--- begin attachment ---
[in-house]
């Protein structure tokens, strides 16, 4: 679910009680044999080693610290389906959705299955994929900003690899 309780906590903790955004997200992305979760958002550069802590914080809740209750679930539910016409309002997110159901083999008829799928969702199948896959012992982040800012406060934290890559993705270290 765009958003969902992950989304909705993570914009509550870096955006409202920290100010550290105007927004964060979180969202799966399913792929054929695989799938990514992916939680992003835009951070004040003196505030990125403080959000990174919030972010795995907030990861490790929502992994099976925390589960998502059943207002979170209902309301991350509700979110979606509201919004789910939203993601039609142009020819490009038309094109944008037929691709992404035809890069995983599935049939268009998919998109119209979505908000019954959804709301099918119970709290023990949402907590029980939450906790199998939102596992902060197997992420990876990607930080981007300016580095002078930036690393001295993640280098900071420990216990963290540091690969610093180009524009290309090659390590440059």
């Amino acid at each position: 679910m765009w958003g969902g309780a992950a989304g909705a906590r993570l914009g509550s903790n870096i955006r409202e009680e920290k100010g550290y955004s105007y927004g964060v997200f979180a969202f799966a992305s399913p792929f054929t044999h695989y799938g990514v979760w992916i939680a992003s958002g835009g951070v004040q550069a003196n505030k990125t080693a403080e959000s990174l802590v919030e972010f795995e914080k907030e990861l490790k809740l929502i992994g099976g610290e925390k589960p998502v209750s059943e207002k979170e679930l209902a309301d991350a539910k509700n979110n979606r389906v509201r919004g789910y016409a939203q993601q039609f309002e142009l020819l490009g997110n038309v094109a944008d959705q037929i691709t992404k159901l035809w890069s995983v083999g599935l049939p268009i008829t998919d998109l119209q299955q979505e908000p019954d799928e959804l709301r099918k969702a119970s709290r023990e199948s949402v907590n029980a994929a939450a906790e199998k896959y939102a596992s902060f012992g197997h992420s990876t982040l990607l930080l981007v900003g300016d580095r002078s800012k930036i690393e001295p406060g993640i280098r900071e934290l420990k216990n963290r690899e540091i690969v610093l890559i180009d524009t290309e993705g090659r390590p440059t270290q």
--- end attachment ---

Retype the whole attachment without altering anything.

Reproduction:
[in-house]
């Protein structure tokens, strides 16, 4: 679910009680044999080693610290389906959705299955994929900003690899 309780906590903790955004997200992305979760958002550069802590914080809740209750679930539910016409309002997110159901083999008829799928969702199948896959012992982040800012406060934290890559993705270290 765009958003969902992950989304909705993570914009509550870096955006409202920290100010550290105007927004964060979180969202799966399913792929054929695989799938990514992916939680992003835009951070004040003196505030990125403080959000990174919030972010795995907030990861490790929502992994099976925390589960998502059943207002979170209902309301991350509700979110979606509201919004789910939203993601039609142009020819490009038309094109944008037929691709992404035809890069995983599935049939268009998919998109119209979505908000019954959804709301099918119970709290023990949402907590029980939450906790199998939102596992902060197997992420990876990607930080981007300016580095002078930036690393001295993640280098900071420990216990963290540091690969610093180009524009290309090659390590440059």
């Amino acid at each position: 679910m765009w958003g969902g309780a992950a989304g909705a906590r993570l914009g509550s903790n870096i955006r409202e009680e920290k100010g550290y955004s105007y927004g964060v997200f979180a969202f799966a992305s399913p792929f054929t044999h695989y799938g990514v979760w992916i939680a992003s958002g835009g951070v004040q550069a003196n505030k990125t080693a403080e959000s990174l802590v919030e972010f795995e914080k907030e990861l490790k809740l929502i992994g099976g610290e925390k589960p998502v209750s059943e207002k979170e679930l209902a309301d991350a539910k509700n979110n979606r389906v509201r919004g789910y016409a939203q993601q039609f309002e142009l020819l490009g997110n038309v094109a944008d959705q037929i691709t992404k159901l035809w890069s995983v083999g599935l049939p268009i008829t998919d998109l119209q299955q979505e908000p019954d799928e959804l709301r099918k969702a119970s709290r023990e199948s949402v907590n029980a994929a939450a906790e199998k896959y939102a596992s902060f012992g197997h992420s990876t982040l990607l930080l981007v900003g300016d580095r002078s800012k930036i690393e001295p406060g993640i280098r900071e934290l420990k216990n963290r690899e540091i690969v610093l890559i180009d524009t290309e993705g090659r390590p440059t270290q």